Imagining the 90s

The First Post-Soviet Decade and its Narratives in Literature and Culture

International conference, January 20-22th 2022, ONLINE

30 years after the dissolution of the Soviet Union, the time has come to historicize the 1990s and their conceptualizations. Rarely has there been a period marked by such contradictory and multi-coded framings as the first post-Soviet decade: Viewed both as a time of troubles (”лихие 90-е”) as well as a time of absolute freedom, as a period of global disorientation and crisis as well as one of new hopes and opportunities, the post-Soviet 1990s form a perfect example of what Jury Lotman called a “взрыв” (“explosion”). While many studies have examined the political, social and economic transformations in the post-Soviet realm, little attention has been paid to the images that this crucial decade generated in the arts. This is all the more surprising given that literature, film, theatre, music and other artistic manifestations are likely to provide the most complex and multi- layered insights into this time and its diverse representations. In this conference, we want to investigate the 90s, on the one hand, as a time of wide-ranging artistic transformations and, on the other hand, as a topos created in (later) narratives and artistic imaginations.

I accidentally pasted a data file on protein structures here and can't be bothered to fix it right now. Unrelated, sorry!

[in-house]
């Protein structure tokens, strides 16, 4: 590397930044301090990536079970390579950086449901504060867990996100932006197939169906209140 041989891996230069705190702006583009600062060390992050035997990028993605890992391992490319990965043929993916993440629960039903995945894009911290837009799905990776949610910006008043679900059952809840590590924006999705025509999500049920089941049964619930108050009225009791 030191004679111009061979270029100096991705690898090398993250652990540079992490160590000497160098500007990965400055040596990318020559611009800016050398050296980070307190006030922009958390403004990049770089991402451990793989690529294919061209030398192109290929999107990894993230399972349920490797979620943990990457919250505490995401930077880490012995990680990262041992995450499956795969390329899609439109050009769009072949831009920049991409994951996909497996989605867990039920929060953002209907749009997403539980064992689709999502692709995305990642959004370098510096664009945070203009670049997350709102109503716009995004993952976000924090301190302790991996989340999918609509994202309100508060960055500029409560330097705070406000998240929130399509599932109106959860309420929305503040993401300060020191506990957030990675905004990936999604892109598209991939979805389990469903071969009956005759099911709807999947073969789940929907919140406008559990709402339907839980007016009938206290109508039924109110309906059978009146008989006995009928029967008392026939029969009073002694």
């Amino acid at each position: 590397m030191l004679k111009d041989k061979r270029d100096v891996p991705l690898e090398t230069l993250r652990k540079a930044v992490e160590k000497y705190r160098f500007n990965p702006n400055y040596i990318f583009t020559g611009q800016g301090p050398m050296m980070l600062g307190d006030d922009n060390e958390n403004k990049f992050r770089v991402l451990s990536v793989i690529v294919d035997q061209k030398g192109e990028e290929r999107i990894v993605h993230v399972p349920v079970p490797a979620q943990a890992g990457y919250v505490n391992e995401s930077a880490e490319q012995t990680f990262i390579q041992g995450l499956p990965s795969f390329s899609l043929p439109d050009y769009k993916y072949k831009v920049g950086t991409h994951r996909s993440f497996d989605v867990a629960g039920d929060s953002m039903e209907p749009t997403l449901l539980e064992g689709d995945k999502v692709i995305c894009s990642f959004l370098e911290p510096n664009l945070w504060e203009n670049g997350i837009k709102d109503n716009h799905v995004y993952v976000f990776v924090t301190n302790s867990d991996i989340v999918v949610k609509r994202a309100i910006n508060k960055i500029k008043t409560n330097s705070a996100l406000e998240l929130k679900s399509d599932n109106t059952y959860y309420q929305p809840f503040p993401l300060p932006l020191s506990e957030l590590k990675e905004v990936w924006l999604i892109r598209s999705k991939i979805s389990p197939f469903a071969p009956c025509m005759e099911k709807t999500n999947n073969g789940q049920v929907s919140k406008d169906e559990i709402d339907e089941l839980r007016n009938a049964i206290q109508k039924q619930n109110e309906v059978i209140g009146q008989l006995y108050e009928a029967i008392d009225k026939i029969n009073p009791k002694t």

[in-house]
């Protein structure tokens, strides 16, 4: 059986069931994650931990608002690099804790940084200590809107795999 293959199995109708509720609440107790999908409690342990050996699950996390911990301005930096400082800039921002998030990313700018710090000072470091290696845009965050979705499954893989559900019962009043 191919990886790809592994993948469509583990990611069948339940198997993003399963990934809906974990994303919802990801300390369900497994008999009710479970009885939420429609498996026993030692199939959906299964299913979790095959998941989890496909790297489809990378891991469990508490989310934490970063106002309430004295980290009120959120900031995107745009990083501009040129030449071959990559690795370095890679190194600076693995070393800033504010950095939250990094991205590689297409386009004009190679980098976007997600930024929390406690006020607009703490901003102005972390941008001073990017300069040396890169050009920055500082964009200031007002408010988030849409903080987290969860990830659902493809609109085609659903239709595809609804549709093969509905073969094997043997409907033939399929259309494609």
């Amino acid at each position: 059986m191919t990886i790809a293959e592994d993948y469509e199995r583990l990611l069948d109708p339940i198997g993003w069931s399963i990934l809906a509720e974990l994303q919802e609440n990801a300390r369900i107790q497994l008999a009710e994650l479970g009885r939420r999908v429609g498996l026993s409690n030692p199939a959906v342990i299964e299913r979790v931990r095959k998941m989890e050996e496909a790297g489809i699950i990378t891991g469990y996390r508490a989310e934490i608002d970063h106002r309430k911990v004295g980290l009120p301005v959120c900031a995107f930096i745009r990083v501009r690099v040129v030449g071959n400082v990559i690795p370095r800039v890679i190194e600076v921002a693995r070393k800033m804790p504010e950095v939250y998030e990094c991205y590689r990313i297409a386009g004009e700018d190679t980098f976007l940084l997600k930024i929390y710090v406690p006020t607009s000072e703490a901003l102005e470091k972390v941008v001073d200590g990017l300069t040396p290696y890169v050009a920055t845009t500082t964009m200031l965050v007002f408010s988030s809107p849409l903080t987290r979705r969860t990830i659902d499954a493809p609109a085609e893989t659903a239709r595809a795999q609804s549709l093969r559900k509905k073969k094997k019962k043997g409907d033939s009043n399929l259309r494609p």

Imagining in the 90s: With respect to the arts, it is assumed that with the end of the Soviet paradigm, the dissolution of the norms of socialist realism caused both formal disorientation and liberation at once. At the same time, the postmodern crisis of “grand narratives” (Lyotard) as well as the commercialization and privatization of cultural institutions had a formative impact on the artistic production. Furthermore, after 1991, many artistic fields eventually assumed new systemic functions (e.g., literature lost its role as a leading discourse, “literaturotsentrichnost” comes to an end). Combined with an intensified reception of Western cultural trends, the restitution of previously censored Soviet art, the publication of emigrant authors and the open discussion of discourses formally attributed to the Soviet ‘underground’, all of this resulted in a radical pluralization of the cultural and literary fields. We want to ask: How can the artistic imaginations and investigations of this period be described and conceptualized? Are there still typical attributes to characterize the 90s?

Imagining the 90s: Many scholars hypothesize that by the end of the first post-Soviet decade the 90s more and more became a topic in arts, fiction, as well as in political and social discourses. Still, research on the diverse and contradictory imagery around them is scarce. When and how exactly did the 90s enter post- Soviet literature and culture as a topos in cultural and historical imagination, as an object of artistic reflection? How do the images and narratives employed to represent this time differ in artistic works from the 90s compared to works from the 2000s and later? And: How did and does the artistic and cultural imagination take part in the construction of political narratives and identities or potentially form counter-narratives to the latter?

The international conference “Imagining the 90s” aims to bring together experts from different disciplines (e.g., literary, film and theatre studies, history) to develop studies within the framework of these two perspectives mentioned above.